Tuesday, July 12, 2011

10 Ways to Reach Your Word Count Goals

10. Write the scene that's in your head - don't worry if it's out of sequence.

9. Write to your strengths - if it's dialogue, write dialogue. If it's description, write description. You can fill in all the blanks later.

8. Don't stop if you need to know the name of something - just type *** or something similar and keep on writing. Trust me on this one. I once stopped writing to look up the name of a mountain range. One hour later, I had traveled to a site about Russian royalty. It made sense at the time.

7. Don't worry about quality. That comes later. Remember, in order to be able to polish, you first have to have something to polish.

6. Writing 'this is crap' many times can really ratchet up that word count.

5. If you can, ignore typos. This is impossible for me, but maybe you can.

4. Let your fingers do the writing. Sometimes just letting the words flow will take you to strange and unexpected places.

3. Remember you don't have to reach the goal in one session. You might work better in small bursts than one long stretch. Not every one can run a marathon.

2. Don't compare your word counts to anyone else's. I tell myself that those writers who can consistently spew out 5,000 words a day have severe emotional issues.

1. Celebrate when you reach your goal. The nature of the celebration is up to you, but I have been known to dance about the house like a deranged camel. It's not pretty.


  1. Elspeth - Such great advice! Especially #6 ;-). I really do find that I work better if I write in smaller dollops of time than I do if I try to do a "marathon write." I also find I write more and work better if I pay attention to my biorhythms and write at times of day that work for me.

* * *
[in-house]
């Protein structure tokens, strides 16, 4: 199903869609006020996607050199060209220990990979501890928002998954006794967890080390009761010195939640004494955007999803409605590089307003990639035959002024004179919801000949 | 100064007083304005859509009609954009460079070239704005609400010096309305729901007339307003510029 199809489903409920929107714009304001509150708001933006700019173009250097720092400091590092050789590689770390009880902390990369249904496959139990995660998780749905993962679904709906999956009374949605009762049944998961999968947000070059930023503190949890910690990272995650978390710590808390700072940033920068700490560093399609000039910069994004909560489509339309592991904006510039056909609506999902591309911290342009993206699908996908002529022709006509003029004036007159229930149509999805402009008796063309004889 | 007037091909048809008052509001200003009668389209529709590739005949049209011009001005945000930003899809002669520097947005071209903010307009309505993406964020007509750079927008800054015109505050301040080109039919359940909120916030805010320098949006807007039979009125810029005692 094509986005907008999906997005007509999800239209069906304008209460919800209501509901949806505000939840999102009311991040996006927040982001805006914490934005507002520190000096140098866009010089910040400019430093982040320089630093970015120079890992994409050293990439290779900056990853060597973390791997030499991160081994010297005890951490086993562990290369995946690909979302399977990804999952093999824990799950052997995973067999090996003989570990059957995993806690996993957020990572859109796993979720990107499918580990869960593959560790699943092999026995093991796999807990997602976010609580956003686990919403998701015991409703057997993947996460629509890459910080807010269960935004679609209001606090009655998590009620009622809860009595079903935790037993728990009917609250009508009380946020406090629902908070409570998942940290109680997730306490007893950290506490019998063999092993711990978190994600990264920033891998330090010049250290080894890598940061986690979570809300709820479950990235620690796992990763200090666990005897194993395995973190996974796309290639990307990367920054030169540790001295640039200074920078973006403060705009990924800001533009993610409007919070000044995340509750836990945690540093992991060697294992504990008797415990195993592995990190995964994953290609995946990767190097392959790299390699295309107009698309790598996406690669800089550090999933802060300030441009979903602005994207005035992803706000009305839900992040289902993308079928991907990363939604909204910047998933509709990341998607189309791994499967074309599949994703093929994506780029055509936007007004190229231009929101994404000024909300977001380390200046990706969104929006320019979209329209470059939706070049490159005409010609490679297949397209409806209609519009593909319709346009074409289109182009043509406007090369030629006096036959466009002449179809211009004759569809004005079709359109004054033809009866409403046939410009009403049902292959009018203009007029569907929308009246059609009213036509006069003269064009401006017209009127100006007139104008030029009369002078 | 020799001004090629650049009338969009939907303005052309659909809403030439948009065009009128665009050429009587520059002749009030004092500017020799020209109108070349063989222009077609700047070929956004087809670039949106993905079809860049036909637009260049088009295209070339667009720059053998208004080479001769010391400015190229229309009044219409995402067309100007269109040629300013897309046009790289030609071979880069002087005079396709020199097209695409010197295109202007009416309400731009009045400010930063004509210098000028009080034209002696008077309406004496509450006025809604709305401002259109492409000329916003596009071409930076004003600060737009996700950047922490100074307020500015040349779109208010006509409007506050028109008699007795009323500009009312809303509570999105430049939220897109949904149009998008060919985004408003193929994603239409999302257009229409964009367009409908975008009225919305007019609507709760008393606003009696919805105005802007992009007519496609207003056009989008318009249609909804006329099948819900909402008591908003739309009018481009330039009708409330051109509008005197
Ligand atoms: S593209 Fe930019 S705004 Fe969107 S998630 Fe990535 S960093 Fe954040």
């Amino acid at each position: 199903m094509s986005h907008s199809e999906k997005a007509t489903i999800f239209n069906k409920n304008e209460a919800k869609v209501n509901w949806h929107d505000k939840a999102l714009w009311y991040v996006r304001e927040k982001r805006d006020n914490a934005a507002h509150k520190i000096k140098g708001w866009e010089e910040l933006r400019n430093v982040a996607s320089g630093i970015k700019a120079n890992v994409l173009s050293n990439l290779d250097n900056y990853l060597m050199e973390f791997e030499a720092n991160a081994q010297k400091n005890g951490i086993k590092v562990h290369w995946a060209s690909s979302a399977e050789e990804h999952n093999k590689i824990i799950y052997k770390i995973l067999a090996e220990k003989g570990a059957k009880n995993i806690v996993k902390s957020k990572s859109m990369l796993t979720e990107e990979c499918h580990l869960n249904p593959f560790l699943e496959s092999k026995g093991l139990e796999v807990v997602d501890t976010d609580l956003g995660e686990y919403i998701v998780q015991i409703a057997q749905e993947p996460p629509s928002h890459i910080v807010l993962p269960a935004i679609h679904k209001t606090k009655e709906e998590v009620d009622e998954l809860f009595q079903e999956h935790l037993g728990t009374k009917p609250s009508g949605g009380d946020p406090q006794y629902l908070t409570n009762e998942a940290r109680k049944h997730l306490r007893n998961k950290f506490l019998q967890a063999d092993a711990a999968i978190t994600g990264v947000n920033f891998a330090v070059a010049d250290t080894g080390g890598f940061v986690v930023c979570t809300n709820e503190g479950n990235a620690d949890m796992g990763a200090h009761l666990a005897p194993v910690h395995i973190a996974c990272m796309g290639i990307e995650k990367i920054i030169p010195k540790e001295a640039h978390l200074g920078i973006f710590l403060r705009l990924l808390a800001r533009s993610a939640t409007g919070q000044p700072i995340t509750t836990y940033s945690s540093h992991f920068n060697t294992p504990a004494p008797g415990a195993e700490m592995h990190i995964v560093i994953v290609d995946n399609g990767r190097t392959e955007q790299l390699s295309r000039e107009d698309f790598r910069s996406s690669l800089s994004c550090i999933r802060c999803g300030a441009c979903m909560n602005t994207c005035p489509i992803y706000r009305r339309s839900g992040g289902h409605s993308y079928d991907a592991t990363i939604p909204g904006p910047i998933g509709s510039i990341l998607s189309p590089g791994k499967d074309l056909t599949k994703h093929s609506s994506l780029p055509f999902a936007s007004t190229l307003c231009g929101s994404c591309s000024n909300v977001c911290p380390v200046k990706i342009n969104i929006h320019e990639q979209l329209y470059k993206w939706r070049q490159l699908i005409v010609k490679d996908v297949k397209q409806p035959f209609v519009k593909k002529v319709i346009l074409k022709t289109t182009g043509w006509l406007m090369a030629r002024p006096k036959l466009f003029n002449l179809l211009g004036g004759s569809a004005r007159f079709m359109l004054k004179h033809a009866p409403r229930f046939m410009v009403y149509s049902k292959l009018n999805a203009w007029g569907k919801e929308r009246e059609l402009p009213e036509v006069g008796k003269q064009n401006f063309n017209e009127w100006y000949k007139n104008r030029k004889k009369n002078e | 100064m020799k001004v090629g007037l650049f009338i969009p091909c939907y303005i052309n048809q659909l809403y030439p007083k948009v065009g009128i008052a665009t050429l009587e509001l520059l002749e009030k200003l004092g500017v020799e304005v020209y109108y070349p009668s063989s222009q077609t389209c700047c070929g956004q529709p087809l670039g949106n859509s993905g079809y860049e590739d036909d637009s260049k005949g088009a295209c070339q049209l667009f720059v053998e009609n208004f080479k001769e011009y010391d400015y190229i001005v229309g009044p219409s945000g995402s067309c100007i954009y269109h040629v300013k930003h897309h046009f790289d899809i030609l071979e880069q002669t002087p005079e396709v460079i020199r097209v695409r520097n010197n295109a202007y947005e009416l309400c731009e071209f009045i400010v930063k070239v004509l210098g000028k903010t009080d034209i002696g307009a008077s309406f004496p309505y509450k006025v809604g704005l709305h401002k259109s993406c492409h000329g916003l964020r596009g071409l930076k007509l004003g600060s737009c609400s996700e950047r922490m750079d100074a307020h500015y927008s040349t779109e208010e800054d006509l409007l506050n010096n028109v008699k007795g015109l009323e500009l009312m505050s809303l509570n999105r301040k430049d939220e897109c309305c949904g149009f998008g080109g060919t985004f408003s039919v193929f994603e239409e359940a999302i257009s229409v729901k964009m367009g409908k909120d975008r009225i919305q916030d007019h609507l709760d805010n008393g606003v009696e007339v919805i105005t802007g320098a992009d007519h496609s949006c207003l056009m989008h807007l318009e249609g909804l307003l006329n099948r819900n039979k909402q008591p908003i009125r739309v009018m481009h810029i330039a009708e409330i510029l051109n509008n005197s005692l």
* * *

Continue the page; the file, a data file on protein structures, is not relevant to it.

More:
2. Excellent reminders of what needs to happen during draft writing -- get the words down, whatever they are, no matter how messy. Tidying up comes later.

  3. Margot; That is excellent advice! I think each of us write our best at a certain time of day.

    Karen; Good for you!

    kit; That's the essential thing to remember isn't it?

  4. I laughed at no 5.

    No, I can´t ignore typos either. Somehow my fingers inform me that they screwed up, and I can´t go on until I´ve been back. Usually I can´t go on if I cannot remember the English word either; I have to consult a dictionary. But ignore quality etc is no problem in a draft. The problem arises when the quality of a scene is low after FIVE drafts or so ;)

  5. Dorte; I'm glad you laughed! And I completely agree, when you're on the umpteenth revision and the scene is still flat it can get rather discouraging.

  6. Excellent advice on using placeholders rather that spend time coming up with names, adjectives, or anything else. Nothing wrong with writing "research native plants" when your character shows up holding some kind of plant he wants to put in the garden.

    But I still can't write out of order. Tried it. Created massive problems down the line.

    Terry's Place
    Romance with a Twist--of Mystery

  7. Terry; Since you write without an outline (you brave soul) I could see that writing scenes out of order could be troublesome.

  8. Yes! Celebration is key!

    And I love putting *** in and keeping going. :)

  9. Write write write. Sit in chair and write. Love these tips. Thanks!

  10. Brilliant. It's like i know all this stuff already but need to hear it over and over to drown out all the 'I can't do this' internal monologue. Just get the stuff down. Yes, for goodness sake. :-)


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